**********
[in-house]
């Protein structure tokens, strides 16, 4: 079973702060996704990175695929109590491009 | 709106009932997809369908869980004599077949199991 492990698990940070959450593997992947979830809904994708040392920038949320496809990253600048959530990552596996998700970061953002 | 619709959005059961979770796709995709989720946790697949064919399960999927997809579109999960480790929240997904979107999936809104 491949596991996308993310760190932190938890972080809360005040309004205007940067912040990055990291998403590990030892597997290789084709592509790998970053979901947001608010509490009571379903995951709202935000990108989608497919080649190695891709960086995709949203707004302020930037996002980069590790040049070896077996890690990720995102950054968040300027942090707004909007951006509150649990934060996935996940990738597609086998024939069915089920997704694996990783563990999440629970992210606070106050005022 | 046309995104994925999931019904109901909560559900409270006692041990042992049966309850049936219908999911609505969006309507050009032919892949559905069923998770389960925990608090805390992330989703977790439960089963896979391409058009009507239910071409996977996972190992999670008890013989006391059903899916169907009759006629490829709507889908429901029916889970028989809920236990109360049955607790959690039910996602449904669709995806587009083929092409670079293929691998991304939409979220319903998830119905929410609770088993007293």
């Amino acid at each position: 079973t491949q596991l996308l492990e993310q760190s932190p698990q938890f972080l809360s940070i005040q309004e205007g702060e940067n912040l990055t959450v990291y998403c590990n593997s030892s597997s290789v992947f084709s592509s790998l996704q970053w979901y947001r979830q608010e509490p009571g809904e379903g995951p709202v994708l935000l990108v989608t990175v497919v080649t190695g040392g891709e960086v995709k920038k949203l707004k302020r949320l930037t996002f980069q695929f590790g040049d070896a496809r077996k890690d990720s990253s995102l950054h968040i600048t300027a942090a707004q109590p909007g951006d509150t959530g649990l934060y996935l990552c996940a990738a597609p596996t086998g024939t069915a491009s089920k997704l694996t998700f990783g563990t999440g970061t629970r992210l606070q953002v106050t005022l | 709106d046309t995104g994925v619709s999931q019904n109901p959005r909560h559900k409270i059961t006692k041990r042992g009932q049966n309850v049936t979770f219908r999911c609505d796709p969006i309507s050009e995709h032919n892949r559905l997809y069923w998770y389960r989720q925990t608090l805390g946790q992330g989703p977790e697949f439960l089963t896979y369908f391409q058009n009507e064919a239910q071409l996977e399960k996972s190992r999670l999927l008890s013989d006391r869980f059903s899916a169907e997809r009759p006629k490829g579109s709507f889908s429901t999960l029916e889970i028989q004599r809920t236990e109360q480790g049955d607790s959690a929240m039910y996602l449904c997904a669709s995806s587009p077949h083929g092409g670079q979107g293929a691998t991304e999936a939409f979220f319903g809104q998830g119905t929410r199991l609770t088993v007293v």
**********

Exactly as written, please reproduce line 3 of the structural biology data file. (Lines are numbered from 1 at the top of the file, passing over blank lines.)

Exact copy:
């Amino acid at each position: 079973t491949q596991l996308l492990e993310q760190s932190p698990q938890f972080l809360s940070i005040q309004e205007g702060e940067n912040l990055t959450v990291y998403c590990n593997s030892s597997s290789v992947f084709s592509s790998l996704q970053w979901y947001r979830q608010e509490p009571g809904e379903g995951p709202v994708l935000l990108v989608t990175v497919v080649t190695g040392g891709e960086v995709k920038k949203l707004k302020r949320l930037t996002f980069q695929f590790g040049d070896a496809r077996k890690d990720s990253s995102l950054h968040i600048t300027a942090a707004q109590p909007g951006d509150t959530g649990l934060y996935l990552c996940a990738a597609p596996t086998g024939t069915a491009s089920k997704l694996t998700f990783g563990t999440g970061t629970r992210l606070q953002v106050t005022l | 709106d046309t995104g994925v619709s999931q019904n109901p959005r909560h559900k409270i059961t006692k041990r042992g009932q049966n309850v049936t979770f219908r999911c609505d796709p969006i309507s050009e995709h032919n892949r559905l997809y069923w998770y389960r989720q925990t608090l805390g946790q992330g989703p977790e697949f439960l089963t896979y369908f391409q058009n009507e064919a239910q071409l996977e399960k996972s190992r999670l999927l008890s013989d006391r869980f059903s899916a169907e997809r009759p006629k490829g579109s709507f889908s429901t999960l029916e889970i028989q004599r809920t236990e109360q480790g049955d607790s959690a929240m039910y996602l449904c997904a669709s995806s587009p077949h083929g092409g670079q979107g293929a691998t991304e999936a939409f979220f319903g809104q998830g119905t929410r199991l609770t088993v007293v």